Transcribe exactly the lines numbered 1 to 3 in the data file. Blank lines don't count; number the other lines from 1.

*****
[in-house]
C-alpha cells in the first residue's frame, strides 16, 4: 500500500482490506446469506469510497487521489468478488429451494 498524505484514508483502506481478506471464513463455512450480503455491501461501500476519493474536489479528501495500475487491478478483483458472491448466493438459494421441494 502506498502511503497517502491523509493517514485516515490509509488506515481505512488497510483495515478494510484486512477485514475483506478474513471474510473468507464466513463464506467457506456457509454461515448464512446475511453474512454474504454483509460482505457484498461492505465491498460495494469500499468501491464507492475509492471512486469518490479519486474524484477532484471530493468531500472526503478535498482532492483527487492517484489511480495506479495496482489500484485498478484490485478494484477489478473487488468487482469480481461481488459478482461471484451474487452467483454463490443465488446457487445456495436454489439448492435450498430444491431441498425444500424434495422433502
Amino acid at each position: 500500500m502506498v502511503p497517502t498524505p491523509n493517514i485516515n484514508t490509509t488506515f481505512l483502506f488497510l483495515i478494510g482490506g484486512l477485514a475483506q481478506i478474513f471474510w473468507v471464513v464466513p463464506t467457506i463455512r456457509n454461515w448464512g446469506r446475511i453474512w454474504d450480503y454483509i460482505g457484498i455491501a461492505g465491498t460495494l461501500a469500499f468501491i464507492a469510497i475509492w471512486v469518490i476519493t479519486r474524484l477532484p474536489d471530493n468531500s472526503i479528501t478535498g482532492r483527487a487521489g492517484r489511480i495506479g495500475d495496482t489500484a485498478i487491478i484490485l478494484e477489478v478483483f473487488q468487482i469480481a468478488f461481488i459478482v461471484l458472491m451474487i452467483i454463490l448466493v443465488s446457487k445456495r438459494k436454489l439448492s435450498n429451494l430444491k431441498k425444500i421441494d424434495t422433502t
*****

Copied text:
[in-house]
C-alpha cells in the first residue's frame, strides 16, 4: 500500500482490506446469506469510497487521489468478488429451494 498524505484514508483502506481478506471464513463455512450480503455491501461501500476519493474536489479528501495500475487491478478483483458472491448466493438459494421441494 502506498502511503497517502491523509493517514485516515490509509488506515481505512488497510483495515478494510484486512477485514475483506478474513471474510473468507464466513463464506467457506456457509454461515448464512446475511453474512454474504454483509460482505457484498461492505465491498460495494469500499468501491464507492475509492471512486469518490479519486474524484477532484471530493468531500472526503478535498482532492483527487492517484489511480495506479495496482489500484485498478484490485478494484477489478473487488468487482469480481461481488459478482461471484451474487452467483454463490443465488446457487445456495436454489439448492435450498430444491431441498425444500424434495422433502
Amino acid at each position: 500500500m502506498v502511503p497517502t498524505p491523509n493517514i485516515n484514508t490509509t488506515f481505512l483502506f488497510l483495515i478494510g482490506g484486512l477485514a475483506q481478506i478474513f471474510w473468507v471464513v464466513p463464506t467457506i463455512r456457509n454461515w448464512g446469506r446475511i453474512w454474504d450480503y454483509i460482505g457484498i455491501a461492505g465491498t460495494l461501500a469500499f468501491i464507492a469510497i475509492w471512486v469518490i476519493t479519486r474524484l477532484p474536489d471530493n468531500s472526503i479528501t478535498g482532492r483527487a487521489g492517484r489511480i495506479g495500475d495496482t489500484a485498478i487491478i484490485l478494484e477489478v478483483f473487488q468487482i469480481a468478488f461481488i459478482v461471484l458472491m451474487i452467483i454463490l448466493v443465488s446457487k445456495r438459494k436454489l439448492s435450498n429451494l430444491k431441498k425444500i421441494d424434495t422433502t